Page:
ASX questions benefits of exchange competition

David Gonski, chairman of the Australian Securities Exchange, has warned that the introduction of competition between trading venues would bring instability to Australia's equity markets.
By None

David Gonski, chairman of the Australian Securities Exchange (ASX), has warned that the introduction of competition between trading venues would bring instability to Australia's equity markets.

In an address to the exchange's 2010 annual meeting, he asserted that “increased volatility and flash crashes are an inevitable consequence of fragmentation.” Gonski also argued that instances of extreme movements in share prices over very short periods, such as occurred during the ”flash crash' in the US on 6 May this year, “have sharpened awareness that increased volatility and risk of market disruption are the prices that long-term investors may have to pay in markets with multiple execution venues”.

National securities market regulatory body the Australian Securities and Investments Commission is expected to

delay granting licences to alternative trading systems because of increased concerns over the risks of competition until Q1 2011. Previously, it was expected that licences would be granted in time for new players to launch operations before the end of this year.

Robert Elstone, managing director and CEO at ASX, also questioned the wisdom of opening up the country's equities market. “The flash crash bears testimony to the downside of market structure complexity,” he said. “Had those events occurred at a quarter-end and flowed into closing unit prices for retirement savings plans, the impact would have been felt beyond the trading community, with genuine savers and investors joining the panic.”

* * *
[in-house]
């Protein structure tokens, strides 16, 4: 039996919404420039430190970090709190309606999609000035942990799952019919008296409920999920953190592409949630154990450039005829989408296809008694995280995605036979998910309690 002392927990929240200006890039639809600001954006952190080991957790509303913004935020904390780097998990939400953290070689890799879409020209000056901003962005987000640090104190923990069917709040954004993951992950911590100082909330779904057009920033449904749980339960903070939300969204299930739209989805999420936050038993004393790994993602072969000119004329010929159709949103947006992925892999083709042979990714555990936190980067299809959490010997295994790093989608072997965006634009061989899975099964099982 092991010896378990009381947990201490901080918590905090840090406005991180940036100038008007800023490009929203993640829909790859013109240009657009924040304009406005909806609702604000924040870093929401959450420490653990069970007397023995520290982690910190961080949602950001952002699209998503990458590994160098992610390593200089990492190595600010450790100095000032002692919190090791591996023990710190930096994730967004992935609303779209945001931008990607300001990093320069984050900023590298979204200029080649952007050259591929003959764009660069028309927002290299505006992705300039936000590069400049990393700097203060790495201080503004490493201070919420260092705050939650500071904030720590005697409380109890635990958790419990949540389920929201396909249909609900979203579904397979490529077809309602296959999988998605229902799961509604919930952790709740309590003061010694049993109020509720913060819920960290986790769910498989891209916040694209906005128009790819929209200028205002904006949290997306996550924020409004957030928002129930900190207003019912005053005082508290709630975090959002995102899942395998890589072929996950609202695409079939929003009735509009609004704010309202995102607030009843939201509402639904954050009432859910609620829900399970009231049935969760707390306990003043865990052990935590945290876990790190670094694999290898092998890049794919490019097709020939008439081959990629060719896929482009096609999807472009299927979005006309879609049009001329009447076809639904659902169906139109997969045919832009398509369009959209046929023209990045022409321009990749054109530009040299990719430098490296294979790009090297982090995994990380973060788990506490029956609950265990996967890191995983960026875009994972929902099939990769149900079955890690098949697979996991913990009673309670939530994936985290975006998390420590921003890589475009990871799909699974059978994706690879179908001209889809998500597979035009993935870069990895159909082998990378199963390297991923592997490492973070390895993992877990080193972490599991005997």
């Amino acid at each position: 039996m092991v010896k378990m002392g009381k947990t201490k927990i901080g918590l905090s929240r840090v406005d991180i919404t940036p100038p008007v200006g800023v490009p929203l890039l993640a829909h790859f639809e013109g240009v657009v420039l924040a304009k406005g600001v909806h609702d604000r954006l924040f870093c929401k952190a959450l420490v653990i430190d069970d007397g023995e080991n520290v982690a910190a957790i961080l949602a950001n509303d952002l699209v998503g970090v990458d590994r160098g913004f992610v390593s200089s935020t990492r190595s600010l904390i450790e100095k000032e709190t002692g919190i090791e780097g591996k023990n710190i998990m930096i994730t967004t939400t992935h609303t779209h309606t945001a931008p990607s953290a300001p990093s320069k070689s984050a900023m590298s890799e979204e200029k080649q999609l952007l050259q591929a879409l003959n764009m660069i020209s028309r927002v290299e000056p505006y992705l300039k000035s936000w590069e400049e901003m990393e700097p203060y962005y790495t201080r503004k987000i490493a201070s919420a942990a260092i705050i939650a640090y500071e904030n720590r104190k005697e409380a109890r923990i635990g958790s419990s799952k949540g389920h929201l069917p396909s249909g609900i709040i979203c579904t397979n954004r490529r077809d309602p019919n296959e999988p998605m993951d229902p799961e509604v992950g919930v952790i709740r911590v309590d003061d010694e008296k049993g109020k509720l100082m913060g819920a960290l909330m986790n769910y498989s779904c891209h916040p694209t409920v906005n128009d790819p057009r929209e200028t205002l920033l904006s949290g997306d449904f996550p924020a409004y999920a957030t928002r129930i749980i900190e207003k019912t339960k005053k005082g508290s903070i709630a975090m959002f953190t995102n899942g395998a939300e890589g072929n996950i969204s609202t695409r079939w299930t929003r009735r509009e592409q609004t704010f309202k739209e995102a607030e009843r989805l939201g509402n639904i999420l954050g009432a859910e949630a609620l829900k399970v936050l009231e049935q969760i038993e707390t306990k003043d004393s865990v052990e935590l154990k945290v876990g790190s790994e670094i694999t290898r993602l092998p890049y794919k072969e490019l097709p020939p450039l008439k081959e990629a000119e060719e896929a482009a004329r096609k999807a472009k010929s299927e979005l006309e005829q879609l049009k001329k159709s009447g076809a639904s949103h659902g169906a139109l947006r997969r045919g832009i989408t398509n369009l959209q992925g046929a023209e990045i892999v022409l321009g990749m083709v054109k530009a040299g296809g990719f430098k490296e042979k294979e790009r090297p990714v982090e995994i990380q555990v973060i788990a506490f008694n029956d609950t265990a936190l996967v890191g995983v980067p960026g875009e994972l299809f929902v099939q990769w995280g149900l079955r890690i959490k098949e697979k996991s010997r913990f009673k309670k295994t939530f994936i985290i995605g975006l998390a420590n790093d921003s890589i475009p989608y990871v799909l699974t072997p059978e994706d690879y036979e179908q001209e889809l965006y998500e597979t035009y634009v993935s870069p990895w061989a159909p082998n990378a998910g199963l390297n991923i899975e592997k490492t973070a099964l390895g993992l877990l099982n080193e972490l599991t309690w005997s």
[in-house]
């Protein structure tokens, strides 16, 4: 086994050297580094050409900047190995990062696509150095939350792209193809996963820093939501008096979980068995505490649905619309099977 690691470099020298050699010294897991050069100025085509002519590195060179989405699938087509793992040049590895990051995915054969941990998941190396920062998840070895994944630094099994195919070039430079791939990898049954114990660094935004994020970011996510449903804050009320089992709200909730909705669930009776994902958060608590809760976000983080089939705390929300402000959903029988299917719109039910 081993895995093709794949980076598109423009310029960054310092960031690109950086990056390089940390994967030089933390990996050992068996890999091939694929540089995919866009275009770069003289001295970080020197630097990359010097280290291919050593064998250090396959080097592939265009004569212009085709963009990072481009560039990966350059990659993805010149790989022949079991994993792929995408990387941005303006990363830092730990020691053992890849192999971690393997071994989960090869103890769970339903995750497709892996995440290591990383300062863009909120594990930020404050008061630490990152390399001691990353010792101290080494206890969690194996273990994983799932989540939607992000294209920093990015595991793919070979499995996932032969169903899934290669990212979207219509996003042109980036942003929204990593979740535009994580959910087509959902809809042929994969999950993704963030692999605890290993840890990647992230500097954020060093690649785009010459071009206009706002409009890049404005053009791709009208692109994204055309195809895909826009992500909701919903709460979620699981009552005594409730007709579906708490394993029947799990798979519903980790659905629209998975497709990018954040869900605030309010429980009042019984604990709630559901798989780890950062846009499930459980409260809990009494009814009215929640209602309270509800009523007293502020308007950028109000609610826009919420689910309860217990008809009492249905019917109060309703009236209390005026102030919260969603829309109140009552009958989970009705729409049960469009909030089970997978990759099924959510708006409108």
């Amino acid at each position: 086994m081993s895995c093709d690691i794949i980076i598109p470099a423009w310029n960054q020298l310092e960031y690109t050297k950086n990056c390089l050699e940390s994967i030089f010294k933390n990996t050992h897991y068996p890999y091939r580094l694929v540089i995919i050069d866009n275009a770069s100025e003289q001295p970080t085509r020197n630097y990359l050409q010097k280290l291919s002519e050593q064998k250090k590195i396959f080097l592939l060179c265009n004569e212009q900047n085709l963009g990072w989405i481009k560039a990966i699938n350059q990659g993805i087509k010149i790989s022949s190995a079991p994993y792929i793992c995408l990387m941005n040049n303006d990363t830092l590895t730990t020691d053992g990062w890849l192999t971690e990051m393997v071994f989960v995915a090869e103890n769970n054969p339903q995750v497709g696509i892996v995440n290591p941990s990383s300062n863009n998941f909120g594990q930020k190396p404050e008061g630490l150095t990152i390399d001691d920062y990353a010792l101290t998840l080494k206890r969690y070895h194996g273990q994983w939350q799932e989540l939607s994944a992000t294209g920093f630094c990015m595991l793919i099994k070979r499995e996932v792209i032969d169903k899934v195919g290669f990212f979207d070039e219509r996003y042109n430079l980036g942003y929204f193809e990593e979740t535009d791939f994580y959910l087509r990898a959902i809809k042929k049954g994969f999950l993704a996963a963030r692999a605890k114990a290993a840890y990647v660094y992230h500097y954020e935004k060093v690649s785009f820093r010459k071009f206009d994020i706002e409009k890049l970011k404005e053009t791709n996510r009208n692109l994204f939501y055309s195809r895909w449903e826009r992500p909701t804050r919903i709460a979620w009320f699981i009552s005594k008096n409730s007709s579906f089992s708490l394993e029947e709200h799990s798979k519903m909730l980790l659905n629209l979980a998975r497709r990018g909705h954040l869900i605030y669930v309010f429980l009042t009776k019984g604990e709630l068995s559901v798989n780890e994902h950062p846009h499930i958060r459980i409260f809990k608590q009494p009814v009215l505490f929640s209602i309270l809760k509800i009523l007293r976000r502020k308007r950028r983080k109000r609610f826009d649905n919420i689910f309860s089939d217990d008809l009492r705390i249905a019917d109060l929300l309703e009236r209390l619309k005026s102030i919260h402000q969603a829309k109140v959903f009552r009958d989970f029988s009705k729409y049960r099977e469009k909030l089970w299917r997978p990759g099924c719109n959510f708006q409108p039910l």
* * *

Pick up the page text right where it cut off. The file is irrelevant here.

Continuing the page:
Despite its reservations, ASX has already taken some steps to prepare for competition. These include halving the headline equity market trade execution fee; the launch of three new trade platforms – Volume Match, a block trading service, Trade Match, which caters for ASX's existing product areas such as equities, and a streamlined parallel central limit order book, Pure Match, aimed at high frequency traders; an imminent upgrade to the futures trading platform; and plans to reduce latency to under 500 microseconds with its new ASX Trade platform, supplied by global exchange group Nasdaq OMX expected to launch in November 2010. The exchange has also committed to build a state of the art data centre.

“I believe ASX is well prepared to meet upcoming challenges and to prosper next year and beyond,” said Elstone.

Currently, the main source of competition to the ASX is expected to come from Chi-X Australia, a subsidiary of global trading venue provider Chi-X Global, and AXE ECN, an electronic communications network operated by a consortium including the New Zealand Stock Exchange and a number of brokers, both of which have plans to set up operations in Australia by Q1 2011, following the transfer of regulatory powers from ASX to ASIC on 1 August this year.